Lawsuit Aims to Halt Warner Bros.' 'The Conjuring' Sequels (Exclusive)

'The Conjuring'

James Wan's R-rated horror title, featuring Vera Farmiga and Patrick Wilson, scared up an impressive opening weekend take in July from the U.S. moviegoing audience. The $20 million film, which received generally positive reviews, ultimately grossed more than $315 million worldwide. 

With about $318 million in worldwide box office, Warner Bros' The Conjuring spooked many moviegoers last year. Naturally, the studio wants a sequel and has targeted Oct. 23, 2015, as the date for the follow-up about two paranormal investigators who come to the aid of a family living in a haunted house. On Friday, however, Tony DeRosa-Grund's Evergreen Media Group, which licensed rights to the first film, filed a lawsuit to stop it. The fate of a blockbuster franchise is now in the hands of a Texas judge.

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The Conjuring came out last July despite the fact that the two sides were fighting over trademarks. Evergreen Media held rights over the case files of real-life paranormal investigators Ed and Lorraine Warren before licensing a movie version to Warner Bros. The licensor then made a second deal with Lionsgate for a Conjuring TV series, which prompted a battle over the prospect of an entertainment property with the same title. The dispute was first handled by the U.S. Trademark Office before moving to arbitration to consider the question of whether an "option quitclaim agreement" signed four years ago reserved for Evergreen Media the rights for a TV series.

In reaction to the latest lawsuit, Warner Bros. says it is procedurally improper. (Full comment below.)

In the new complaint (read here), Evergreen Media says Warner Bros.' New Line was only granted rights on a "very limited, selection of the Case Files – i.e., less than one percent (1%) of the total number of Case Files – and the Warrens’ life stories, in exchange for a purchase price for each theatrical production or use of those select Case Files as well as a crediting and employing Mr. DeRosa-Grund as producer."

The plaintiff claims that Warners "now seek to reap all of the profits from The Conjuring while denying their financial obligations" by "failing to pay for the underlying rights and stealing those rights to make additional films, both theatrical films covered by the agreements as well as direct-to-video films that are not covered by the agreements."

The lawsuit says that New Line is developing a film titled Annabelle, based on another Warren case file, as well as The Conjuring 2.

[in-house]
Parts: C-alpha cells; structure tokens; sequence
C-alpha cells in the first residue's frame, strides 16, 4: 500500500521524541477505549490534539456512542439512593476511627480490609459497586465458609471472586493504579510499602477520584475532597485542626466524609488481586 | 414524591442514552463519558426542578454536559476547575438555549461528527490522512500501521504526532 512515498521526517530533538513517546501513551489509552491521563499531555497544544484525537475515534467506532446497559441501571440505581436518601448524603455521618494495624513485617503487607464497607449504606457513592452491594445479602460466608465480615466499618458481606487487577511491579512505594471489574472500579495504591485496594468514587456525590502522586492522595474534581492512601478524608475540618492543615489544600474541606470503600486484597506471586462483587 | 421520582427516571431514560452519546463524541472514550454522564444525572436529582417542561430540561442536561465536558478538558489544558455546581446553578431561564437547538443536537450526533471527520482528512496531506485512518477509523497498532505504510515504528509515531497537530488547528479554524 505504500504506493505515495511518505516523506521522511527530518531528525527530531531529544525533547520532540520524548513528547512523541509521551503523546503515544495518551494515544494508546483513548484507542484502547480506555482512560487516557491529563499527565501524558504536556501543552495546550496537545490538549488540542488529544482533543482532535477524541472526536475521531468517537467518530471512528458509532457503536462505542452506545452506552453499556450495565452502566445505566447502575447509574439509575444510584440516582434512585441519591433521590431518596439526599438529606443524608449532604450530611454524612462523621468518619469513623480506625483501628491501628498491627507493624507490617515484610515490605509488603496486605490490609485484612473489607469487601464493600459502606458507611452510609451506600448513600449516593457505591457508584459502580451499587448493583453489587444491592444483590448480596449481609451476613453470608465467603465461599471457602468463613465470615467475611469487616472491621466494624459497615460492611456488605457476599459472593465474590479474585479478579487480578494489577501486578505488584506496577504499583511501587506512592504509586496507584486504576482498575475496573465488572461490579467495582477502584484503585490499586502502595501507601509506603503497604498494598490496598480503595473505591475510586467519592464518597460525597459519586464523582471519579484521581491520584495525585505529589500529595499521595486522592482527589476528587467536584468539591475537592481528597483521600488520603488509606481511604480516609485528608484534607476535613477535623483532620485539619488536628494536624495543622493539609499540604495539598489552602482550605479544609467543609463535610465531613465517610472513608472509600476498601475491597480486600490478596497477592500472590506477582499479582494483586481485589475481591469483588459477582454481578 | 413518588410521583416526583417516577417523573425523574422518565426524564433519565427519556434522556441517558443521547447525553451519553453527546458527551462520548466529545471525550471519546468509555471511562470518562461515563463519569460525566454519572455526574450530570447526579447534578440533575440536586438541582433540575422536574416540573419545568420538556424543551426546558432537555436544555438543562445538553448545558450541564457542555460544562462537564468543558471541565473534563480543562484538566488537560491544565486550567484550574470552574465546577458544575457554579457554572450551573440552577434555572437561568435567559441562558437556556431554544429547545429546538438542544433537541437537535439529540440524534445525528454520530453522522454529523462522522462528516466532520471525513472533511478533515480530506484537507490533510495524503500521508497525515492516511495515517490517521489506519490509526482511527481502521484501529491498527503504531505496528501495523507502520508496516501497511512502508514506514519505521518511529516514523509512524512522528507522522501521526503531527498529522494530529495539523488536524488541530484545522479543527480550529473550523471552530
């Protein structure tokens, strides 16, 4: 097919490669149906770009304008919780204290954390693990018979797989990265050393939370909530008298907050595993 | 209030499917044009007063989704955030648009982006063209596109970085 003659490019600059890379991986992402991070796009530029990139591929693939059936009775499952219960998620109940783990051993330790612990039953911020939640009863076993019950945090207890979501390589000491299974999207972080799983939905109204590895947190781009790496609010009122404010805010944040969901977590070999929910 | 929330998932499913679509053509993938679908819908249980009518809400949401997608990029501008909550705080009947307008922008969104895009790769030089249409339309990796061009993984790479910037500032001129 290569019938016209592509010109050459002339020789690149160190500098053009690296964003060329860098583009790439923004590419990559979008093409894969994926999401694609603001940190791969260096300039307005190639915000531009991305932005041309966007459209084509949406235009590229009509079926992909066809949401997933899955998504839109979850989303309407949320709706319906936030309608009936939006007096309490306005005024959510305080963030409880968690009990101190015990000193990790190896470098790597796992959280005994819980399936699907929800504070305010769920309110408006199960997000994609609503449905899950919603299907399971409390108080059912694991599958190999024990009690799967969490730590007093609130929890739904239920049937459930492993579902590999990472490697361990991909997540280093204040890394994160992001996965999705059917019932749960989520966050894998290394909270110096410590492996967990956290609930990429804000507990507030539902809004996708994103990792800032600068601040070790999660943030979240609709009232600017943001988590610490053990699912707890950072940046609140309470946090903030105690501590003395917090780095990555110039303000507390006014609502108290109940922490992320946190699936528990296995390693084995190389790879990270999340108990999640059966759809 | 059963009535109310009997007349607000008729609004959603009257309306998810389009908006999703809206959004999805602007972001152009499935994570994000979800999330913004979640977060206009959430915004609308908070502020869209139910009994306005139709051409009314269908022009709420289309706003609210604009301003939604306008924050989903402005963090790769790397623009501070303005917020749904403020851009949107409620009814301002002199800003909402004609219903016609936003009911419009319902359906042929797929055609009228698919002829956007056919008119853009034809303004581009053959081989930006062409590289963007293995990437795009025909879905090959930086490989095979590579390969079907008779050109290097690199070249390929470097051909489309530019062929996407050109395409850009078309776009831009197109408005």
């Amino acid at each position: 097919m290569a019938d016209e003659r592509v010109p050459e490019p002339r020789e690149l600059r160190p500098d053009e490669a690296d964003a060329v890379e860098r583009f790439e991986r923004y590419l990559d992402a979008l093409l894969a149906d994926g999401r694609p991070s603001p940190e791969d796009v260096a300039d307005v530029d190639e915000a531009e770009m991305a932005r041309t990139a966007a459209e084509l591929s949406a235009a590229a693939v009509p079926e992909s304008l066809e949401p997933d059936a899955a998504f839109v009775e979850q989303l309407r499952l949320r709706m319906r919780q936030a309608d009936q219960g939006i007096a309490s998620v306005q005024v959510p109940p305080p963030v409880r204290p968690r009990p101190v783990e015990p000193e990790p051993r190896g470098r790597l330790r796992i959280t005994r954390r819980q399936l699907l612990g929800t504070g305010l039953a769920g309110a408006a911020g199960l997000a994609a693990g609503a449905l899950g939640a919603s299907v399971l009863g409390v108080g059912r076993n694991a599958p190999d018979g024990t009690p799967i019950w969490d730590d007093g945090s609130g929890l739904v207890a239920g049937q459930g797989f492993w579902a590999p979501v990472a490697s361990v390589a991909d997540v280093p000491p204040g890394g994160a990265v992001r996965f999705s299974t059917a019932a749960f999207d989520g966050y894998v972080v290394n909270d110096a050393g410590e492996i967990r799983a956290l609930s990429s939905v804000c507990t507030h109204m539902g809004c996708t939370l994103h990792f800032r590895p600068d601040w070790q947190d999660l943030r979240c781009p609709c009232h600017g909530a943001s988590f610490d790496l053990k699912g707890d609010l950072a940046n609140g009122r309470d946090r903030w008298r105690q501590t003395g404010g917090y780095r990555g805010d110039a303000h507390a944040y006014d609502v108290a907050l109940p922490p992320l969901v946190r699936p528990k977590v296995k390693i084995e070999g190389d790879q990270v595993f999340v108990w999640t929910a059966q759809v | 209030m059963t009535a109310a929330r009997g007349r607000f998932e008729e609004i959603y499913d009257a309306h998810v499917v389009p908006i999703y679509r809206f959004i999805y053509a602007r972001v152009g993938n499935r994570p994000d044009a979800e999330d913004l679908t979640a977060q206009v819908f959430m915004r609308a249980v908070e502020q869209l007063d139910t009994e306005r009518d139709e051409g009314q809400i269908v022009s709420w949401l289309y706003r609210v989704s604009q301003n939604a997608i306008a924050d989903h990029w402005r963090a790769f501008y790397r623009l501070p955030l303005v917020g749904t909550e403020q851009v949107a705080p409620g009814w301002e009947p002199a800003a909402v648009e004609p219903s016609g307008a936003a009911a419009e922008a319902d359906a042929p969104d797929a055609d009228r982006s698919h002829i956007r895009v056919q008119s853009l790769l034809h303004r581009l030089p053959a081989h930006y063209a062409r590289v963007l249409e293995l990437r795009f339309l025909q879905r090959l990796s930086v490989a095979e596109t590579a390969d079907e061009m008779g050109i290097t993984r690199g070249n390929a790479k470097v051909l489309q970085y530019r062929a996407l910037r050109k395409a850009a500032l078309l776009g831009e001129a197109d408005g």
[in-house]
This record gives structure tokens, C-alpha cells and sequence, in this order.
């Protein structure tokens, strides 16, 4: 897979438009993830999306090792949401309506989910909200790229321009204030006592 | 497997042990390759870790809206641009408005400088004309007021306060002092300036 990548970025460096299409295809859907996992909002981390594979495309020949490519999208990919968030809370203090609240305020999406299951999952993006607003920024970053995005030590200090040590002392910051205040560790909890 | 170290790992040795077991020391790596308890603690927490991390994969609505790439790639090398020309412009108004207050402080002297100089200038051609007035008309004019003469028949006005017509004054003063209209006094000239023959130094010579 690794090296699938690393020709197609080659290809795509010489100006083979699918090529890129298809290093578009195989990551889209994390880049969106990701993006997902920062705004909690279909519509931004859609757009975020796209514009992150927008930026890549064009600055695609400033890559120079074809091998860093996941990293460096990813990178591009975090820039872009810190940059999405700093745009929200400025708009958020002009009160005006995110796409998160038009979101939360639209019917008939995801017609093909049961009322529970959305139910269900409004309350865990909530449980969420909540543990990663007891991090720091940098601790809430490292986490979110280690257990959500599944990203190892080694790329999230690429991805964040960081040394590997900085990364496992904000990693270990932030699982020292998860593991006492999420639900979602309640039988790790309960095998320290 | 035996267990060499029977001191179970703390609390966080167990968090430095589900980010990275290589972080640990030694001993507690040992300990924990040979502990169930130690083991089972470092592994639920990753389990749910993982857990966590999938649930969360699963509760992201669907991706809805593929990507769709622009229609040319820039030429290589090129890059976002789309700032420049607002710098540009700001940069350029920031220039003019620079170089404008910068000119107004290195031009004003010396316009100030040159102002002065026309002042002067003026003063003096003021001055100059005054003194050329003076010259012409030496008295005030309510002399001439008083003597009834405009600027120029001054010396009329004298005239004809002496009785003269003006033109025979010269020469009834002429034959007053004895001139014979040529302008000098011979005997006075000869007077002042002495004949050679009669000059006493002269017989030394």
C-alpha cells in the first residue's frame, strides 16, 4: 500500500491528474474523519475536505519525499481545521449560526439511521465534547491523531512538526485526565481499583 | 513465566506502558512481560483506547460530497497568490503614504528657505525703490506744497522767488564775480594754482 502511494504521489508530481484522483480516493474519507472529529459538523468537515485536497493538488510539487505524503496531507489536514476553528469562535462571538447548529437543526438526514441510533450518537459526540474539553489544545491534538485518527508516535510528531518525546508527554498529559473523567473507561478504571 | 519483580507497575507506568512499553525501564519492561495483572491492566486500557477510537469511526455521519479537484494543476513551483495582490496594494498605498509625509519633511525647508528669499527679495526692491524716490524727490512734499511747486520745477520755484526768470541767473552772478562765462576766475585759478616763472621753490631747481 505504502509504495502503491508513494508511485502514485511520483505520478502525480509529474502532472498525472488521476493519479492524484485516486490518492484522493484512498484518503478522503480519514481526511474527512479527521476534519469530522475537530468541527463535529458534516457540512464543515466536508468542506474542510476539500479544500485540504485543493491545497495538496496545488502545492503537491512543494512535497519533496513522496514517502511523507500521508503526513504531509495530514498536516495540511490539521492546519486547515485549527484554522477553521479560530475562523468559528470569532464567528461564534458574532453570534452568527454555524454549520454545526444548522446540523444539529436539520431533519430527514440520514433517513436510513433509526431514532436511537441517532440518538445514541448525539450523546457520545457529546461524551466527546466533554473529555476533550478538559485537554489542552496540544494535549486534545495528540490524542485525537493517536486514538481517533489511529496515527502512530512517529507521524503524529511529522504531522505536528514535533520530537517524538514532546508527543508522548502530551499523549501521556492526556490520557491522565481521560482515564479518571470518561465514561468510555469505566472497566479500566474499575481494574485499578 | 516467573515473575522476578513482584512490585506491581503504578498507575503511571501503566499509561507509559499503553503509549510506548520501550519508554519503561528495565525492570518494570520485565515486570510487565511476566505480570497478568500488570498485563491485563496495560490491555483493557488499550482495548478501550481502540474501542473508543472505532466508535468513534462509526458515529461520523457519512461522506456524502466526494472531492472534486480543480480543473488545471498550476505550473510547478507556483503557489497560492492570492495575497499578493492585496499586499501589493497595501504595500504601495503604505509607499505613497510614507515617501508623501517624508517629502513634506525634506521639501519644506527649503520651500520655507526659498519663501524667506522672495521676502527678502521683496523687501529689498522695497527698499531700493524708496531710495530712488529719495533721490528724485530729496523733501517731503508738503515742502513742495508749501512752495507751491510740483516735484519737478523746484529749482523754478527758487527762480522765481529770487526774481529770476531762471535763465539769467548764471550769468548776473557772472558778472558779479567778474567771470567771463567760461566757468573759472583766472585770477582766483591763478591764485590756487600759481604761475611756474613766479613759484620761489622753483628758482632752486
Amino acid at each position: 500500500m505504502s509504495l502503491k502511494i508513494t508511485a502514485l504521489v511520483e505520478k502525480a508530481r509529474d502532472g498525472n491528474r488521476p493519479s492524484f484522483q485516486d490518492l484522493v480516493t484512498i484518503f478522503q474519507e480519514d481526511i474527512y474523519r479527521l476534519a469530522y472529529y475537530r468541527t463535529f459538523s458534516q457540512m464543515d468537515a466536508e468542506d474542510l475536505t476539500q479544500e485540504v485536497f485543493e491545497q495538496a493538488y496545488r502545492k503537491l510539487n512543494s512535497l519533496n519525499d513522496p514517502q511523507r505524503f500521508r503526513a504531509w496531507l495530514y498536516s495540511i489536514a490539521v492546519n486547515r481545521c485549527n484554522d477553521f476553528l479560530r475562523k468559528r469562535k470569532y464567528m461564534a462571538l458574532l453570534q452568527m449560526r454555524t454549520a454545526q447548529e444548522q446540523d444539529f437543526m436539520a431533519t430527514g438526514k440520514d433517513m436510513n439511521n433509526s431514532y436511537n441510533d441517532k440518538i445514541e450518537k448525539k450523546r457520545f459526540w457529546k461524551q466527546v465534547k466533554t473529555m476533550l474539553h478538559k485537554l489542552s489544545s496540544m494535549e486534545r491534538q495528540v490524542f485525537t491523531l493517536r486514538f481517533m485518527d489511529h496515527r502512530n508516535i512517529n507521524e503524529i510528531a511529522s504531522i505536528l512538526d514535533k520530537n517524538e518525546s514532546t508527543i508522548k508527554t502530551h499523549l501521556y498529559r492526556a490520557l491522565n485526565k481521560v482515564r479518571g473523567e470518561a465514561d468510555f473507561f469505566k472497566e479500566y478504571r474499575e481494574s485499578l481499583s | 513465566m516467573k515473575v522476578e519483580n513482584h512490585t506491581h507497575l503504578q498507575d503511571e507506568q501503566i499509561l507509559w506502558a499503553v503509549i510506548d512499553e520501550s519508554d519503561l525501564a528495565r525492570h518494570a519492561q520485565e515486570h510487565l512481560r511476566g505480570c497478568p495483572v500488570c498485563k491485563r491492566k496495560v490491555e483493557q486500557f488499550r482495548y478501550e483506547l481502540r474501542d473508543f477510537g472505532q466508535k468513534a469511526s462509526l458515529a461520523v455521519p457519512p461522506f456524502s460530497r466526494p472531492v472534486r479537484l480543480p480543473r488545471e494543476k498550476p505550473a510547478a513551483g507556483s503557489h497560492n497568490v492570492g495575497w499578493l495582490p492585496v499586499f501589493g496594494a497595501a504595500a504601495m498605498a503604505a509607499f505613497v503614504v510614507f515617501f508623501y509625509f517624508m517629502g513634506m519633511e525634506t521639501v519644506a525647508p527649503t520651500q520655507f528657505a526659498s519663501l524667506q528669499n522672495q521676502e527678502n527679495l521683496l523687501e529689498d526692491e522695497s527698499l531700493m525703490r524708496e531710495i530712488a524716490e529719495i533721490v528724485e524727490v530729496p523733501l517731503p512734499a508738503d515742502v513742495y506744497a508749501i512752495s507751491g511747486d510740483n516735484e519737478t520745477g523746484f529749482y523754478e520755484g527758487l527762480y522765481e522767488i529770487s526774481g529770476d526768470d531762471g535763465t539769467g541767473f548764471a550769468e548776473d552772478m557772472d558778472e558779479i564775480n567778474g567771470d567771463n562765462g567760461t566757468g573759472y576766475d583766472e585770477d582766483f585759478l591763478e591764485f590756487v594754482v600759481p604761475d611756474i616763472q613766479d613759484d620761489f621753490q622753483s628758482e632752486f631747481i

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DeRosa-Grund is upset by an alleged refusal for payment and credit over these film projects and is demanding that a Texas judge intervene to establish that the studio has stolen the underlying properties and order an injunction against further exploitation. He also says he is due big money from last year's horror blockbuster, alleging that his producer agreement entitled him to 5 percent of gross profits.

As for the TV show, the lawsuit updates the situation by saying that last July, Lionsgate informed Evergreen Media that it would not go forward with production as it wasn't prepared to defend a legal dispute before rights were cleared up.

The lawsuit alleges that Warner Bros. has committed a breach of contract, a breach of the implied covenant of good faith and fair dealing, tortious interference, fraud in the inducement, promissory estoppel and conversion. Further, Warner Bros. is said to be in violation of section 43(a) of the Lanham Act by failing to submit Mr. DeRosa-Grund’s story and treatment to the WGA for the purposes of a “Story by” credit and associated separated rights. Besides a declaratory judgment establishing rights, the plaintiffs demand damages including the studio's profits and revenue.

DeRosa-Grund is represented by attorney Sanford Dow.

Warner Bros. believes that the plaintiff is making an end-run around the proper path of adjudication. A spokesperson tells The Hollywood Reporter, "New Line has been and is vigorously defending itself against these spurious claims in a binding arbitration proceeding in Los Angeles, and therefore the Texas filing is both procedurally and substantively improper."

Twitter: @eriqgardner